The upgrade to Drupal 6 was quite uneventful. I don’t remember (and cannot find) when it happened, but it didn’t scare or scar me forever. But, even when I most embraced Drupal 7 (I adopted the Debian packages in 2013, and have kept it at least up to date with the each time less frequent updates), I never got around to do the 6→7 migration on my personal website. Yes, because I don’t want to migrate a sh!tload of posts by hand… And could not be bothered to produce a script to decently replicate the whole thing.

      • Best Open Source eCommerce Platforms to Build Online Shopping Websites

        In an earlier article, I listed some of the best open-source CMS options available out there. These CMS software, as the name suggests, are more suitable for content focused websites.

        But what if you want to build your own online shopping websites? Thankfully, we have some good open source eCommerce solutions that you can deploy on your own Linux server.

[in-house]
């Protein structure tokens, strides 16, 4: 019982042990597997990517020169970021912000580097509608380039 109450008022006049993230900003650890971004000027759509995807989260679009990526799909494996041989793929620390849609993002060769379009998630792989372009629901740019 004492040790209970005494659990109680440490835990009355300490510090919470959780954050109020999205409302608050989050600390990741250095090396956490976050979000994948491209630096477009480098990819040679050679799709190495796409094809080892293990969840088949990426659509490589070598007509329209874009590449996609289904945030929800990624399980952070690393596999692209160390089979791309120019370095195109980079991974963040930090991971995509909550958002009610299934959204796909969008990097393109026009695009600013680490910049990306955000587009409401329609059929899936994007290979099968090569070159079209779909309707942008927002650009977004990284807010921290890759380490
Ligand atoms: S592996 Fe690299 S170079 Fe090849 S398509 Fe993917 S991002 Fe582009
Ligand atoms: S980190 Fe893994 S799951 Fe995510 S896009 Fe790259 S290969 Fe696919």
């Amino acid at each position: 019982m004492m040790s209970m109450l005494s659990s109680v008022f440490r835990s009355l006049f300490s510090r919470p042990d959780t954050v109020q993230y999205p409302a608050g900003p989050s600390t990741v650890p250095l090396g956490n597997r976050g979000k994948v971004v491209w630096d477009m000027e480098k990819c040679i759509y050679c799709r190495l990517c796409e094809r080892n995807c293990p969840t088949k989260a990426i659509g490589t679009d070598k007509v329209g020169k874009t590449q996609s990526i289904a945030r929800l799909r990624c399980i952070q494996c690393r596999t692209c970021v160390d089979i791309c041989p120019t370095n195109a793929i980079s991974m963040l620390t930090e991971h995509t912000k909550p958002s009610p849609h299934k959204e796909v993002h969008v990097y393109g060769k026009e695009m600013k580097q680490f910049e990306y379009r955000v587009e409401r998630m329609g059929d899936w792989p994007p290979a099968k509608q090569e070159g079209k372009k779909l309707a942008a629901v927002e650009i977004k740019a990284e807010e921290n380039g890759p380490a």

These eCommerce software are tailored for the sole purpose of giving you a shopping website. So they have essential features like inventory management, product listings, cart, checkout, wishlisting and option to integrate a payment solution.

      • Key Factors to Consider Before Starting an eCommerce Store
    • FSF

      • GNU Projects

        • GDB 9.1 released!
                      GDB 9.1 released!
          
          Release 9.1 of GDB, the GNU Debugger, is now available.  GDB is